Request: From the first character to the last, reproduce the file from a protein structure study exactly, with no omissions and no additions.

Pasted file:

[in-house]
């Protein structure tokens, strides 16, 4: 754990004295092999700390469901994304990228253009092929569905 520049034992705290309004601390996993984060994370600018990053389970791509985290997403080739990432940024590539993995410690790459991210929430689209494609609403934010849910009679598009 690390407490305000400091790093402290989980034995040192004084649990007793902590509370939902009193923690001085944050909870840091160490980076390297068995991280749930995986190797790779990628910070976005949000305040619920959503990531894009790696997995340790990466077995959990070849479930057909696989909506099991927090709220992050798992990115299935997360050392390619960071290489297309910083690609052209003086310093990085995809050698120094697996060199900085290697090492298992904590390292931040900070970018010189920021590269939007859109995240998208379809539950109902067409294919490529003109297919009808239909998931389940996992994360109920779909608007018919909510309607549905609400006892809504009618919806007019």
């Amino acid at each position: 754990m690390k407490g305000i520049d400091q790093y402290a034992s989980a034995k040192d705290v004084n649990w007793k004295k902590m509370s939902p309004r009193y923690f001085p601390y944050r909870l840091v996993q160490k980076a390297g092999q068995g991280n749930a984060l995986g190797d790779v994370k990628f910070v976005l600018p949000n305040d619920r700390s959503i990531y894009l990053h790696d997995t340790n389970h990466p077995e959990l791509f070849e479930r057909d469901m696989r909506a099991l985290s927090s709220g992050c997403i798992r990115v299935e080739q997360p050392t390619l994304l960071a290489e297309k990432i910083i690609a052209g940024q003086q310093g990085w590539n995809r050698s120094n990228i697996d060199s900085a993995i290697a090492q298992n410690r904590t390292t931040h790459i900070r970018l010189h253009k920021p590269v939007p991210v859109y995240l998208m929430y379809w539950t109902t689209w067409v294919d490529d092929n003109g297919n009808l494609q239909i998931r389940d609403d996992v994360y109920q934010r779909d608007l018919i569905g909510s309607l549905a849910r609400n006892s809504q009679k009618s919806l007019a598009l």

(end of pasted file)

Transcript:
[in-house]
């Protein structure tokens, strides 16, 4: 754990004295092999700390469901994304990228253009092929569905 520049034992705290309004601390996993984060994370600018990053389970791509985290997403080739990432940024590539993995410690790459991210929430689209494609609403934010849910009679598009 690390407490305000400091790093402290989980034995040192004084649990007793902590509370939902009193923690001085944050909870840091160490980076390297068995991280749930995986190797790779990628910070976005949000305040619920959503990531894009790696997995340790990466077995959990070849479930057909696989909506099991927090709220992050798992990115299935997360050392390619960071290489297309910083690609052209003086310093990085995809050698120094697996060199900085290697090492298992904590390292931040900070970018010189920021590269939007859109995240998208379809539950109902067409294919490529003109297919009808239909998931389940996992994360109920779909608007018919909510309607549905609400006892809504009618919806007019």
């Amino acid at each position: 754990m690390k407490g305000i520049d400091q790093y402290a034992s989980a034995k040192d705290v004084n649990w007793k004295k902590m509370s939902p309004r009193y923690f001085p601390y944050r909870l840091v996993q160490k980076a390297g092999q068995g991280n749930a984060l995986g190797d790779v994370k990628f910070v976005l600018p949000n305040d619920r700390s959503i990531y894009l990053h790696d997995t340790n389970h990466p077995e959990l791509f070849e479930r057909d469901m696989r909506a099991l985290s927090s709220g992050c997403i798992r990115v299935e080739q997360p050392t390619l994304l960071a290489e297309k990432i910083i690609a052209g940024q003086q310093g990085w590539n995809r050698s120094n990228i697996d060199s900085a993995i290697a090492q298992n410690r904590t390292t931040h790459i900070r970018l010189h253009k920021p590269v939007p991210v859109y995240l998208m929430y379809w539950t109902t689209w067409v294919d490529d092929n003109g297919n009808l494609q239909i998931r389940d609403d996992v994360y109920q934010r779909d608007l018919i569905g909510s309607l549905a849910r609400n006892s809504q009679k009618s919806l007019a598009l």